It’s been said that most people’s view of what went wrong during the G20 depends on what images s/he was first exposed to during the summit weekend and thereafter.  So, for most people, if the first images one saw of the protests was that of burning police cars and property-damaging “protesters,” then that person would be more likely to be sympathetic to the police and would find police actions of detaining hundreds of innocent persons justifiable.  However, if the first images that a person saw were those of innocent protesters or by-standers scared and trapped in police kettling or being roughed up by the police, then that person would likely be critical of police actions.

I believe that most people can be more rational and reasonable than that.  I hope that most people, when faced with a more comprehensive report of the events, will open their minds and modify their views.

To further our understanding of that weekend, I provide you with a list of what I believe are the must-see videos relating to that weekend.  For those who somehow also missed the infinitely played videos of burning police cars, I will provide those links, too (though I ask you to consider why the police, who had planned for months for this summit and had, according to them, deep knowledge of any clandestine activity, had left their cruisers in the middle of major intersections and abandoned them there.)

Here is the list:

1.  IF YOU ONLY WATCH ONE VIDEO, THIS MUST BE IT…

Queen and Spadina kettling:   On Saturday, June 26th, at the corner of Queen and Spadina, the RCMP and other police forces formed several “kettles,” advising people to go in a different direction while trapping them and leaving them no choice but to stay in ever more ominous and tightening police squares.  This is a video from the earlier part of the kettling (before the skies opened up and it started to pour.)   This video is posted by Jason,  “thedigitalliberty,” who attended the protests with his sister.  It is a telling account of the desperation and innocence of the people who were caught in the Orwellian nightmare.

http://www.youtube.com/watch?v=aohGLp00MmU

2.  THIS IS NOT CANADA

To see an example of police abuse of powers and of search and detention way beyond the security fence perimeter, watch this video of a mixed police team (appears to be a team of York Regional police and Toronto police).  When questioned about his authority to search and turn away people from public streets under Canadian law, one officer quips, “This isn’t Canada, this is G20 Land” (at 3:59).    At 1:37, an officer physically handles a pedestrian in a manner that would almost certainly result in an arrest, were it the civilian who grabbed the officer.  The officers then keep moving in a line to push the peaceful pedestrian back, until he is caught between the police and the subway steps behind him.  At 3:23, an officer claims, “This is our area.”  The pedestrians keep insisting that they are not even near the “5 metres,” but relying even on this fallacious and police-declared rule does not get them anywhere.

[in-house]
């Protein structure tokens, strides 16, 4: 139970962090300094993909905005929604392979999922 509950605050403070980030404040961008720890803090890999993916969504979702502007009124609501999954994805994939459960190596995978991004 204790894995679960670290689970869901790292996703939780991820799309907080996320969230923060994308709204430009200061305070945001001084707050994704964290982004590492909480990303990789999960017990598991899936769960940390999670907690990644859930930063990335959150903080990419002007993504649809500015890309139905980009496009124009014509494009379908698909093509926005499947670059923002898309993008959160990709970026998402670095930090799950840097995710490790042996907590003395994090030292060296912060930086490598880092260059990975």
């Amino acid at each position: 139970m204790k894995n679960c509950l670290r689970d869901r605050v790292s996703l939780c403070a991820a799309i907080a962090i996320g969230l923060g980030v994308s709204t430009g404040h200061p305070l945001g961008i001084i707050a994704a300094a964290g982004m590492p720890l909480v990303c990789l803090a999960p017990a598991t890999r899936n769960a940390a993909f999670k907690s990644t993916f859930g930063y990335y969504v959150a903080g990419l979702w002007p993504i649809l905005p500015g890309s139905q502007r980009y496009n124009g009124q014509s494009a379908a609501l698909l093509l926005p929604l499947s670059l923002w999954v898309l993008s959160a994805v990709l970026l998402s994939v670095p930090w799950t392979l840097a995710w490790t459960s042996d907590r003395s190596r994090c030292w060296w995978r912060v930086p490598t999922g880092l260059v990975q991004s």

3. PROTESTERS OR AGENTS PROVOCATEURS?

One of the first and repeated images that the public saw of the demonstrations in Toronto was of supposed Black Block members damaging property and setting police cars on fire.  Yet it is a known fact that the police sometimes plant “agents provocateurs” among crowds of demonstrators.  These are undercover police officers who act like a member of the public in demonstrations, but then may instigate or encourage violence, after which uniformed police make arrests of citizens who may have joined the undercover cops.   The maker of this video examined some suspicious activity and appearances by alleged “Black Block” members, and complied a montage.  Although there is no conclusive evidence, the question of which “protesters” and instigators were the police and which were real demonstrators is a valid one…one that may never be answer unless we have a full public inquiry.

http://www.youtube.com/watch?v=TbLU9tdDwxo&feature=related

4.  MORE HARASSING OUTSIDE OF THE PERIMETRES OF THE SECURITY FENCE..THIS TIME SEVERAL KILOMETRES AWAY.

An independent film-maker is harassed and asked for ID in a location more than 3 km away from the summit location.

5.  DETAILED ACCOUNT OF ONE PERSON’S EXPERIENCE

Tommy Taylor’s account was one of the first to be circulated

Tommy Taylor’s ordeal

http://illicitpopsiclecollective.wordpress.com/2010/07/01/tommy-taylor-how-i-got-arrested-and-abused-at-g20-in-toronto-canada/

6. EVERYONE’S A TARGET:

Jesse Freeston of the the Real News reports on police attacks against a deaf person, journalists, and other protesters.

http://www.youtube.com/watch?v=D7OA920pbv8&NR=1

7.   RANDOM GRABBING AND THE REACTION OF THE CROWD AT QUEEN’S PARK:


http://www.youtube.com/watch?v=SVDY8pE_twY

8.  FOR ACCOUNTS ON THE CONDITIONS IN THE SO-CALLED DETENTION CENTRE:

http://www.youtube.com/watch?v=TPwMU7HY-CE

9.  DETENTION FOR HOURS IN A CROWDED POLICE VAN, WHILE HANDCUFFED, WET, UNABLE TO GET FRESH AIR:

http://www.youtube.com/watch?v=qpe2vuanX2g&feature=related

10:  BURNING POLICE CARS

There are many major news reports as well as YouTube videos which shows images of burning police cars.  Here is one:

http://www.cbc.ca/video/player.html?category=News&zone=canada&site=cbc.news.ca&clipid=1531278854

If you believe that there is a video which is a “must-see,” you may write to me at justicerequiresempathy@gmail.com